Vegetables are ironically America’s least eaten, but most recommended healthy food group. The Dietary Guidelines for Americans 2020-2025, along with MyPlate guidance, recommend adults following a 2,000-calorie diet consume 2½ cups of vegetables per day at a minimum. Unfortunately, a staggering 90 percent of us don’t hit this recommendation. One serving equates to two cups of raw leafy greens or just one cup of all other fresh, frozen, or canned vegetables.
Nutrition experts suspect that two primary reasons vegetables might be under-consumed are because of taste and convenience. When considering all produce, vegetables tend to have a bitter taste compared to the sweetness of fruits. Vegetables also usually are not eaten alone but instead enjoyed after cooking or preparing them, which increases the amount of time from the refrigerator, pantry, or freezer, to the plate. Furthermore, vegetables are less commonplace in the restaurant setting: they are seldom found on fast-food menus and aren’t a top priority for casual dining offerings. This creates a small, but meaningful, barrier to achieving optimal vegetable intake.
So why should you make a point of overcoming these minor obstacles to eat more vegetables? Research indicates that various vegetables offer advanced protection against chronic disease, so it is critical for you to have these in your diet. This disease-protecting effect is amplified when we choose a variety of vegetables every day that include a diverse assortment of colors and types. This has been demonstrated repeatedly through a mix of systematic reviews, meta-analyses, observational studies, and interventional studies.
Heart disease remains the #1 cause of death in the United States, according to 2019 data. A 2018 meta-analysis of 69 prospective studies in the American Journal of Clinical Nutrition found that a higher dietary intake and/or blood concentrations of vitamin C, carotenoids, and alpha-tocopherol (a form of vitamin E) was associated with reduced cardiovascular disease, cancer, and all-cause mortality. These nutrients and compounds are normally more abundant with adequate vegetable intake. Vegetables are also typically good sources of potassium, which is linked to better blood pressure control.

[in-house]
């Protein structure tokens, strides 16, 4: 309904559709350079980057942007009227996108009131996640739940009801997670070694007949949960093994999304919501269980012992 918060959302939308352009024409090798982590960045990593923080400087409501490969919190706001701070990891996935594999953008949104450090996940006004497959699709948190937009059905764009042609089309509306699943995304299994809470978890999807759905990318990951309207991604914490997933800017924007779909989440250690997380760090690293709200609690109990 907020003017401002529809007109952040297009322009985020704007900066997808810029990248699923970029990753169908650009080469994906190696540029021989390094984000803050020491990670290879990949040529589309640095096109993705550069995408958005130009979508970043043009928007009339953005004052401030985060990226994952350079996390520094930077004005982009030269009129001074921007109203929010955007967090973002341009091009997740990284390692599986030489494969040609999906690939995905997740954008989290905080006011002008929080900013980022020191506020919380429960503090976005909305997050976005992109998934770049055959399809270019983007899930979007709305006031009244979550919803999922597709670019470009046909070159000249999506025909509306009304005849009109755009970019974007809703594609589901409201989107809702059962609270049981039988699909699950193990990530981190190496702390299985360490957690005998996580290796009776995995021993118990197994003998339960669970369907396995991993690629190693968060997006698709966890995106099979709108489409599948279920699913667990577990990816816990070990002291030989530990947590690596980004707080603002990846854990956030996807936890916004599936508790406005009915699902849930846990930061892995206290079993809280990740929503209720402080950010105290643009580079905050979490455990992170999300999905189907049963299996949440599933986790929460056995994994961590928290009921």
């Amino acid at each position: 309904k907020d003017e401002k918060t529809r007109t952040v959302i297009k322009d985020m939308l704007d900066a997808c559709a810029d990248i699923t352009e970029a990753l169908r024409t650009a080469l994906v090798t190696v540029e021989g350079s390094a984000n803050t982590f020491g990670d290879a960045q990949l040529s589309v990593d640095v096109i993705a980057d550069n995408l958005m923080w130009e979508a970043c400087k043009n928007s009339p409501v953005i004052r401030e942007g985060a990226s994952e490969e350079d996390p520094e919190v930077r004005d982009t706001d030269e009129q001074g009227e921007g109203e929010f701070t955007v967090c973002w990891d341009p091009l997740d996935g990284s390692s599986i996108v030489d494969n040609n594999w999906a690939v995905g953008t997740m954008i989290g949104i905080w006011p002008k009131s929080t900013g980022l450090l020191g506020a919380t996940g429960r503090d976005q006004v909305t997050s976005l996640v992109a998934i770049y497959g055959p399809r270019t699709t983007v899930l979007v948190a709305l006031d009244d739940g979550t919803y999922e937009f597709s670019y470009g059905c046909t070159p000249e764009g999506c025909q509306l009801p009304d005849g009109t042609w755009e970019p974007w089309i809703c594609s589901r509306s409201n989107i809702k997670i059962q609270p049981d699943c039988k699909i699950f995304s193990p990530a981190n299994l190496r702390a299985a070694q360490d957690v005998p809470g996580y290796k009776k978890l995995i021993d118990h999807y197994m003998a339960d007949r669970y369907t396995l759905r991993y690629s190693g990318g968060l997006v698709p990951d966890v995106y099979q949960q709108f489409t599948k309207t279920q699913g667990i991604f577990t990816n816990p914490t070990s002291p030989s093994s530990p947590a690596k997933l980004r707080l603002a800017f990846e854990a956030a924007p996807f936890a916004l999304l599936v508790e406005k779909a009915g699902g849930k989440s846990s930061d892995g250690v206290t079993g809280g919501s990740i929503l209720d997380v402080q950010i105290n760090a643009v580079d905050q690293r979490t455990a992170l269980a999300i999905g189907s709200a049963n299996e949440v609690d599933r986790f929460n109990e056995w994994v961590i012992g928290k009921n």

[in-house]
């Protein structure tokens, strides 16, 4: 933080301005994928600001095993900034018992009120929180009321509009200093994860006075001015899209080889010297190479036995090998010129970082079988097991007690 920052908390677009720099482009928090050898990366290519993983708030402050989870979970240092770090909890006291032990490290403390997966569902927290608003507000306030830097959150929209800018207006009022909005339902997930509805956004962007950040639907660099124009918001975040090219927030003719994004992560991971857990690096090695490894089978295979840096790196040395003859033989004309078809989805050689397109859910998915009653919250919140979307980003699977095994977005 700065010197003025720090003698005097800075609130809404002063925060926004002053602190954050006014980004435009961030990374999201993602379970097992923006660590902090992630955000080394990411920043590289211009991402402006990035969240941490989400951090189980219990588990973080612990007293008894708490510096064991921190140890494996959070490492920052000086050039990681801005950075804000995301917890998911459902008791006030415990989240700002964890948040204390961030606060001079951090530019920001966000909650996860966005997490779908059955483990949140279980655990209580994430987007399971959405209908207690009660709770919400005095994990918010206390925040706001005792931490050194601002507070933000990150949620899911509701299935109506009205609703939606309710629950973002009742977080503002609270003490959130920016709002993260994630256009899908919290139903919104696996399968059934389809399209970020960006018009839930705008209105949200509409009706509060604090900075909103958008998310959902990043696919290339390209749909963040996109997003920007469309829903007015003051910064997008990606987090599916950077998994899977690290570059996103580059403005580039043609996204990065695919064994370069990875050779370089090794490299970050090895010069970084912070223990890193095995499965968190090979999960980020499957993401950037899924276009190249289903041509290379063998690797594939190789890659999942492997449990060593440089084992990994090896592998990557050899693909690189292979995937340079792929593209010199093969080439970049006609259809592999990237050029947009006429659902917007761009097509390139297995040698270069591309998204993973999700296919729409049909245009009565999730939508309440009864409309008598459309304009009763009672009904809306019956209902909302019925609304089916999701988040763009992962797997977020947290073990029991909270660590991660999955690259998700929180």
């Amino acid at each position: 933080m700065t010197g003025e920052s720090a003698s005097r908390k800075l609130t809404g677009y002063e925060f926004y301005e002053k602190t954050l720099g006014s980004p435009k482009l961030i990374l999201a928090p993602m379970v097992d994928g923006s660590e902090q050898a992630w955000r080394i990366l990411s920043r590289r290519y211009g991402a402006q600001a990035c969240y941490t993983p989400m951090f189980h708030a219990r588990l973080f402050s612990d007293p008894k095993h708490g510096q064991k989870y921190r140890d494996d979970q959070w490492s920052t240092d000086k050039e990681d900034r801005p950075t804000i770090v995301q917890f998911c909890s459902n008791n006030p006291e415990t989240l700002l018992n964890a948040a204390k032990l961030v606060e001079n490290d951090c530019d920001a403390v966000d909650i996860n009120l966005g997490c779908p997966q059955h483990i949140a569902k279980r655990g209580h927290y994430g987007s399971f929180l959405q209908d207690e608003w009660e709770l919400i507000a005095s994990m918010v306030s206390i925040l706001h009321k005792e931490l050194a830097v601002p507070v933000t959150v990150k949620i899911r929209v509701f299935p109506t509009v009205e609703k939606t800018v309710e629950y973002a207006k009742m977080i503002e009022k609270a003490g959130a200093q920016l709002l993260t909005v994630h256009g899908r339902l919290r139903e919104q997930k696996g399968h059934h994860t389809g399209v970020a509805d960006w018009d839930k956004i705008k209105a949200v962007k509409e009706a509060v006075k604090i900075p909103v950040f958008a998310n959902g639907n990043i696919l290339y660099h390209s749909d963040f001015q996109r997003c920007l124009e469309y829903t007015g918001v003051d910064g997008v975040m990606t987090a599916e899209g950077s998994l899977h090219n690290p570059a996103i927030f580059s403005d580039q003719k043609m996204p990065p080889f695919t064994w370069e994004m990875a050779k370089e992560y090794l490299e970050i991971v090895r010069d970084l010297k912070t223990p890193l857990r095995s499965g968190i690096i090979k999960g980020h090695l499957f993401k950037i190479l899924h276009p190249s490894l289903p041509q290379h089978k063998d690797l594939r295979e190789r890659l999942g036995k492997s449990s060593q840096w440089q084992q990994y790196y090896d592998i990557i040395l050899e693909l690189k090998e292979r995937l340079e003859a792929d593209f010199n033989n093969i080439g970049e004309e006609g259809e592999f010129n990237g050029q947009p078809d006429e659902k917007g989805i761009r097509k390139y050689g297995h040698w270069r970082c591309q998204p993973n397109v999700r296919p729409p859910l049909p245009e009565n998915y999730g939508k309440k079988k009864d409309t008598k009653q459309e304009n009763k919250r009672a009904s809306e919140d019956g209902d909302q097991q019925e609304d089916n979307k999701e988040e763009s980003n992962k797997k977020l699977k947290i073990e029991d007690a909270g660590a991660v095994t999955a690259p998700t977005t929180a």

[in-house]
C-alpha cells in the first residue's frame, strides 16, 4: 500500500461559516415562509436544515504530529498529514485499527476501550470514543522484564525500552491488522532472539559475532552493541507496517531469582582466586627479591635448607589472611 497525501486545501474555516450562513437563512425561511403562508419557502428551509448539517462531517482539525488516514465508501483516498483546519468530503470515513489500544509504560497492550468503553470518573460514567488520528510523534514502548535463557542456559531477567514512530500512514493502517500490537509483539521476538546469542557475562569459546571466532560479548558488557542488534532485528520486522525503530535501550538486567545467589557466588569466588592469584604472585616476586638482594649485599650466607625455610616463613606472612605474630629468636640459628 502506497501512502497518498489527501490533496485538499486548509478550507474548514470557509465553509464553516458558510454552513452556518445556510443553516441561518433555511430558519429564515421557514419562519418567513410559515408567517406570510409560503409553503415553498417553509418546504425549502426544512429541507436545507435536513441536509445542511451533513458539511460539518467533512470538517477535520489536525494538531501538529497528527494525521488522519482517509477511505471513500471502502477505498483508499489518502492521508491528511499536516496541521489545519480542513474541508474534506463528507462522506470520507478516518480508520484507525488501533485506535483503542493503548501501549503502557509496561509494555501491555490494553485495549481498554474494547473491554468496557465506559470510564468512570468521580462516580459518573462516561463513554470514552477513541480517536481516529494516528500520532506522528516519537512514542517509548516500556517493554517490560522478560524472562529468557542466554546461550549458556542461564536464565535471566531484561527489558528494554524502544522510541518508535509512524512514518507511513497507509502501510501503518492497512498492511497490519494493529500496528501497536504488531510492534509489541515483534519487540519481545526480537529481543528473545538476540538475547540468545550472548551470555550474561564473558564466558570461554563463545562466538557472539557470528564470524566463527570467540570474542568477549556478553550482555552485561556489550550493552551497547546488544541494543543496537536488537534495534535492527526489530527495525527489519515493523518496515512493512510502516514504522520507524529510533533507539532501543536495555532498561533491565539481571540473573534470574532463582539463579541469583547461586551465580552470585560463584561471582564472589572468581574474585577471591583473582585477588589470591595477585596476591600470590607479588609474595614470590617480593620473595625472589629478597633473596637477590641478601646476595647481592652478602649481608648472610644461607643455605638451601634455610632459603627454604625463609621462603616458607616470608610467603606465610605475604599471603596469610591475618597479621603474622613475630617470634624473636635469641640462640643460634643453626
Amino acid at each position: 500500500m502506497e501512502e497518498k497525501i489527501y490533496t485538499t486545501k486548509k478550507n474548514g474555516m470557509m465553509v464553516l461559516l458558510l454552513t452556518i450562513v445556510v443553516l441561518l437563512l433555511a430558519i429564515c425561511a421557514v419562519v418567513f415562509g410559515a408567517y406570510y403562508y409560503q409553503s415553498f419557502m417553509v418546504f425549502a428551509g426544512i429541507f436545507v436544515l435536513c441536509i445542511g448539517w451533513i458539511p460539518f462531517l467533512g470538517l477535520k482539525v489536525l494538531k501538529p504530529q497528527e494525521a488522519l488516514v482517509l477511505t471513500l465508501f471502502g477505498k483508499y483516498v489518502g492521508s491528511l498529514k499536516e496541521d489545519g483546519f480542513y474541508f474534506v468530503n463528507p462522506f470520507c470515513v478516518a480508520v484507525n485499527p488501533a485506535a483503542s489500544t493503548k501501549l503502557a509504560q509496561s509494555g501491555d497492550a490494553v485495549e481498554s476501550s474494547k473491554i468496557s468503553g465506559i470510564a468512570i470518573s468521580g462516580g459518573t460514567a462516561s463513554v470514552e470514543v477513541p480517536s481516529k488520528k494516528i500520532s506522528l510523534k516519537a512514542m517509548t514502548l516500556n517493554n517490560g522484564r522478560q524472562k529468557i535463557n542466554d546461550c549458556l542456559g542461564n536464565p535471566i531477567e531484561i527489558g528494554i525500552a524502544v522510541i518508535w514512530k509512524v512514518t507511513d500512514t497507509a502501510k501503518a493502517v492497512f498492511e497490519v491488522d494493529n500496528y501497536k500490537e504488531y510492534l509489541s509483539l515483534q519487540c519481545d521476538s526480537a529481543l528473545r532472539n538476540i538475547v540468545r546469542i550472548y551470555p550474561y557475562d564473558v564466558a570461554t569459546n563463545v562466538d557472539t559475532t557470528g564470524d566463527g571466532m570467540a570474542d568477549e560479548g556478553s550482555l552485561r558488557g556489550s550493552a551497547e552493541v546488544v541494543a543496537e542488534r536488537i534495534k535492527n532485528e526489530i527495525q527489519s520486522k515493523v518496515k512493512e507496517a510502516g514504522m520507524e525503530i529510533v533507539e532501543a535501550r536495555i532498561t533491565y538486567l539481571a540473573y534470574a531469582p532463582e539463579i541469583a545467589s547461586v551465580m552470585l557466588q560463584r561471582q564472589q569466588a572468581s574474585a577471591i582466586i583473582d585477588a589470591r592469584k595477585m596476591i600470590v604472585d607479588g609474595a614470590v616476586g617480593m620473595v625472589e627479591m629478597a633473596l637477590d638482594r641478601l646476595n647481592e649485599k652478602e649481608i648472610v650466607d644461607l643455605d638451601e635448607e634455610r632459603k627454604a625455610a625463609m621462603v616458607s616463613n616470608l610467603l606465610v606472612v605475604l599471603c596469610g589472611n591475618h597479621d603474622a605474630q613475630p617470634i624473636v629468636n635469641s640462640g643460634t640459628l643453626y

Well-respected cancer organizations like the American Cancer Society (ACS) and the American Institute for Cancer Research (AICR) advocate for increased vegetable consumption. The AICR has developed a “New American Plate” concept that encourages a plant-based diet approach, including two-thirds of every meal as fruits, vegetables, whole grains, and beans. The ACS credits vegetables for likely reducing cancer risk thanks to vitamin, mineral, and fiber content, along with the high water and low-calorie contribution of vegetables which assists with weight management efforts.
In 2019, 1.4 million new cases of diabetes were diagnosed, and it is predicted that 1.5 million people will be diagnosed with diabetes in 2022. It is critical to understand what eating habits could help stop this momentum in its tracks. A 2016 meta-analysis in the Journal of Diabetes Investigation included an examination of 23 articles and found a higher intake of green leafy vegetables, yellow vegetables, cruciferous vegetables, or their fiber was associated with a lower risk of type 2 diabetes. A promising nutrition message for people with diabetes is to eat a consistent quantity of carbohydrates, consume generous amounts of fiber, include fruits and vegetables regularly in the diet, and avoid excess added sugar.
Another meta-analysis, this time featured in the Clinical Journal of the American Society of Nephrology in 2019, identified 18 prospective cohort studies and found a healthy dietary pattern, including diets that encouraged high vegetable consumption, was associated with a lower incidence of chronic kidney disease. The National Kidney Foundation urges higher intakes of plant-based foods such as vegetables to help prevent and slow the progression of chronic kidney disease.